“They say we all have a few stories to tell. I do.”


From the highs of finding new love, to the lows of finding himself in a major car accident, Ian Easton’s third album ‘Short Stories’ invites it’s listeners to share in his most memorable life experiences. Although his music is typically ring-fenced by the folk, singer/songwriter genre, there’s something which makes this record so much bigger than your stock-of-the-market, guitar-baring song-write. Supported by his backing band The Widowmakers (Dan Parkinson, Daniel Morris and Richie Towerton), the album holds an exclusive richness, both emotionally and musically.  Underlined by an unmissable darkness, ‘Short Stories’ filters Easton’s essence through the most transparent of creative lenses, leaving no corners of his mind unexplored. 


‘Short Stories’ was never a straight-forward process, in fact Easton even found himself eradicating all of it’s original material. He explains: “Just over 18 months ago I started writing this record and 5 months later I scrapped the whole thing. I was involved in a car accident that wiped me out for a long time and I realised that what I was writing about meant nothing to me”. Honest and refined, Easton never holds back on his true feelings. Perfectly framed by ten blissfully dark tracks, they weave together through an array of peaceful yet sorrowful melodies, elegant guitar picking and his deep, haunting vocals.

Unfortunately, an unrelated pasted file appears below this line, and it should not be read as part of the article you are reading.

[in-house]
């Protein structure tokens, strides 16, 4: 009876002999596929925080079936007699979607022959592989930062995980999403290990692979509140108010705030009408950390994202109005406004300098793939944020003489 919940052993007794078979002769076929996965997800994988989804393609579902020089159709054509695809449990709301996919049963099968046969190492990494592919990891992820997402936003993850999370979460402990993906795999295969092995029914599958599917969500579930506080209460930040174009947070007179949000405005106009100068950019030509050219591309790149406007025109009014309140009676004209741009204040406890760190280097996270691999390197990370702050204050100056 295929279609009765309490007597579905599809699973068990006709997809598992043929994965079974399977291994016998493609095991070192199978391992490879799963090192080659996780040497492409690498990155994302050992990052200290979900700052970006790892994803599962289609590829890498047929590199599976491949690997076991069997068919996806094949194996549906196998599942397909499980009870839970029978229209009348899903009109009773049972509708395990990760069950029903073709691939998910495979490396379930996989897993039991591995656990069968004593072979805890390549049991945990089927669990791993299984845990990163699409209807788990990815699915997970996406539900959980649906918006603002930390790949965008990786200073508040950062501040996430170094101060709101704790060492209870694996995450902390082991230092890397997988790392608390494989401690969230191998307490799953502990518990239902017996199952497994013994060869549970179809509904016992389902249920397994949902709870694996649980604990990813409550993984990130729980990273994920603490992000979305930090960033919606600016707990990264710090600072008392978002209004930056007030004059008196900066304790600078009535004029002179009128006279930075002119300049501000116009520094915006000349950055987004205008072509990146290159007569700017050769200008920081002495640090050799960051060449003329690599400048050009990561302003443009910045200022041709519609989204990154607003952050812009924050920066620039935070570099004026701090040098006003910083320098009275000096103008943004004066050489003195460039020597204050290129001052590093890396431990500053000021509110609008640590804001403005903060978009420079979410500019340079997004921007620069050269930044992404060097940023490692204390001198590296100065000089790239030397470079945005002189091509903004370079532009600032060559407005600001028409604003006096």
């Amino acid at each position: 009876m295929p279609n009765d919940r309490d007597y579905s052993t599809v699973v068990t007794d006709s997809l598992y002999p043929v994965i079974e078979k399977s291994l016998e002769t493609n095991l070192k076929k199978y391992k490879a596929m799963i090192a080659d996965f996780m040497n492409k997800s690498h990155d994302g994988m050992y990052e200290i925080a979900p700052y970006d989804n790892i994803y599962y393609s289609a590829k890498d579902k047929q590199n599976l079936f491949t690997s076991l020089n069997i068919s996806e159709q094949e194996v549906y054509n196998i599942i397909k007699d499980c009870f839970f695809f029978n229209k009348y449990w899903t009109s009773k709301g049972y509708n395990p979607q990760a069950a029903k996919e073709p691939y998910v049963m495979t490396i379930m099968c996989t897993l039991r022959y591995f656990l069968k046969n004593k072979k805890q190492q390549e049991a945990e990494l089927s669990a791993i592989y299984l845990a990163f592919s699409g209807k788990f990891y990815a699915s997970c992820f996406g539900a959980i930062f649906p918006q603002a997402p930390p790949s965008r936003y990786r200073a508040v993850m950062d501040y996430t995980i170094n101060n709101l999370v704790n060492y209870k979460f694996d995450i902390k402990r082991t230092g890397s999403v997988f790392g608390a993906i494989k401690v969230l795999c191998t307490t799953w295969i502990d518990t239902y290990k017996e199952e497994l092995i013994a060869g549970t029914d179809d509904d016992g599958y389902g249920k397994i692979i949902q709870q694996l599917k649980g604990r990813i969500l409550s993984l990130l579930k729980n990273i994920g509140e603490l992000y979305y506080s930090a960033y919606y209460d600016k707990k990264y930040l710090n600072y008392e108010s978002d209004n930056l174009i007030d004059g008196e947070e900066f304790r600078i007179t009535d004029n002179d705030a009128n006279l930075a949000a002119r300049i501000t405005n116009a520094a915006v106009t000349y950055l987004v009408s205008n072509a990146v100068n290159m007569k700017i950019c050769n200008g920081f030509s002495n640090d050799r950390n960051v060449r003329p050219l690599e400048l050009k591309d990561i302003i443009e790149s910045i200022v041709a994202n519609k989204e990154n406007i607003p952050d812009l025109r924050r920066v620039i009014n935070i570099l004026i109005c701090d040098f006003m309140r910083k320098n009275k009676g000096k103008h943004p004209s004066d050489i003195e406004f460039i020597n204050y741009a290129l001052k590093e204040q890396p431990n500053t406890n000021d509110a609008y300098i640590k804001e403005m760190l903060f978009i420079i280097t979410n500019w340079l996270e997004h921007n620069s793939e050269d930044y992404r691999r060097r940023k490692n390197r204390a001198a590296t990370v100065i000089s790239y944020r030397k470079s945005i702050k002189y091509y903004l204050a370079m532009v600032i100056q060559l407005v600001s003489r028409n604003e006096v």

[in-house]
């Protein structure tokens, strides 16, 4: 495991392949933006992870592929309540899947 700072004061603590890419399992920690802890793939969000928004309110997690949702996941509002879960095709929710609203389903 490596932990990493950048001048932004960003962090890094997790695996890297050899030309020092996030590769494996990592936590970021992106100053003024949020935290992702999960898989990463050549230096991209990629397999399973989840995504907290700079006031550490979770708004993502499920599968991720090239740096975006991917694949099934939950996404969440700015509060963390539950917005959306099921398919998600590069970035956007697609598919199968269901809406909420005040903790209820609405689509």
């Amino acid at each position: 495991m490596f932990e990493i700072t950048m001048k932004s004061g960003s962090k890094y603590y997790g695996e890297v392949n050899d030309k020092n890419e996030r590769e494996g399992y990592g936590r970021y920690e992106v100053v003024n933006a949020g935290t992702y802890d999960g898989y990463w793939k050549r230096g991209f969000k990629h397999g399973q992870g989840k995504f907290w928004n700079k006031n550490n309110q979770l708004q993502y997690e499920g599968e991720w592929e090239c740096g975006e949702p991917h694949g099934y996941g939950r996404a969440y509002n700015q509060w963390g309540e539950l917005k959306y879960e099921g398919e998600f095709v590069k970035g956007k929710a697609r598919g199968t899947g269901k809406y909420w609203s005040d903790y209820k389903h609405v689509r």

The introductory song ‘Battery Don’t Fail Me Now’ is probably the most optimistic and upbeat track on the record, as it delves into a time where Easton discovers a new romance, however both separated by distance with the only means of communication being that of text messaging. Each track is abundantly honest and wholesome; Easton’s rife aptitude for exposing himself so emotionally is wholly admirable. The track meets freckling, dainty guitar plucks with a sunny melody, reminiscent of artists such as Newton Faulkner and Mumford & Sons.  


‘And All’ takes a flip of heart and issues his opinions on an ex-girlfriend, starting off with a quiet, building guitar melody he trills softly “How could you, you liar? And it’s two steps forward / And not one look back”.


 A definite highlight on the album is ‘Everyone Knows Everything’, as he explains the misfortune of living in a closely-knitted town where, of course, everyone knows everything. Easton’s vocals are thick and gritty, which are beautifully harmonised by a softer vocal, creating a full-bodied and daunting effect. 

Other stand-out tracks consist of ‘Eyes Red, Seeing Double’, ‘Everything I’m Not’ and ‘No Great Thing’.